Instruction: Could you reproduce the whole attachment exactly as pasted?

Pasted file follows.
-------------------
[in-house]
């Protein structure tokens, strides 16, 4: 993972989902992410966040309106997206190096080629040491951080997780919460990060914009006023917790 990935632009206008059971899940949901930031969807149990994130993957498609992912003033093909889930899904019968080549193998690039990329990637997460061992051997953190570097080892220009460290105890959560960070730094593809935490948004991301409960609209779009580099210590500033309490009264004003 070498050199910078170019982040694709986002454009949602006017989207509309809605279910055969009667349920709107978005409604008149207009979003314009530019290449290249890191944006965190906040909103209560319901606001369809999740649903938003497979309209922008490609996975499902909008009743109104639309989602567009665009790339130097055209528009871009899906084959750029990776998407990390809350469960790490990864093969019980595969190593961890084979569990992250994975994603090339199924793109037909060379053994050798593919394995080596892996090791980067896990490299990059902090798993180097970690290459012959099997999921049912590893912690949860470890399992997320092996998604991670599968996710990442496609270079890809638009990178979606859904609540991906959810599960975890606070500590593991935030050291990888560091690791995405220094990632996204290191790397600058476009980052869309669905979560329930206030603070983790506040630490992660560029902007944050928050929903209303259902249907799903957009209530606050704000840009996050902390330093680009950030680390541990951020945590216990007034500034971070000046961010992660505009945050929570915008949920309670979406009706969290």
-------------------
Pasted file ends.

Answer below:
[in-house]
């Protein structure tokens, strides 16, 4: 993972989902992410966040309106997206190096080629040491951080997780919460990060914009006023917790 990935632009206008059971899940949901930031969807149990994130993957498609992912003033093909889930899904019968080549193998690039990329990637997460061992051997953190570097080892220009460290105890959560960070730094593809935490948004991301409960609209779009580099210590500033309490009264004003 070498050199910078170019982040694709986002454009949602006017989207509309809605279910055969009667349920709107978005409604008149207009979003314009530019290449290249890191944006965190906040909103209560319901606001369809999740649903938003497979309209922008490609996975499902909008009743109104639309989602567009665009790339130097055209528009871009899906084959750029990776998407990390809350469960790490990864093969019980595969190593961890084979569990992250994975994603090339199924793109037909060379053994050798593919394995080596892996090791980067896990490299990059902090798993180097970690290459012959099997999921049912590893912690949860470890399992997320092996998604991670599968996710990442496609270079890809638009990178979606859904609540991906959810599960975890606070500590593991935030050291990888560091690791995405220094990632996204290191790397600058476009980052869309669905979560329930206030603070983790506040630490992660560029902007944050928050929903209303259902249907799903957009209530606050704000840009996050902390330093680009950030680390541990951020945590216990007034500034971070000046961010992660505009945050929570915008949920309670979406009706969290």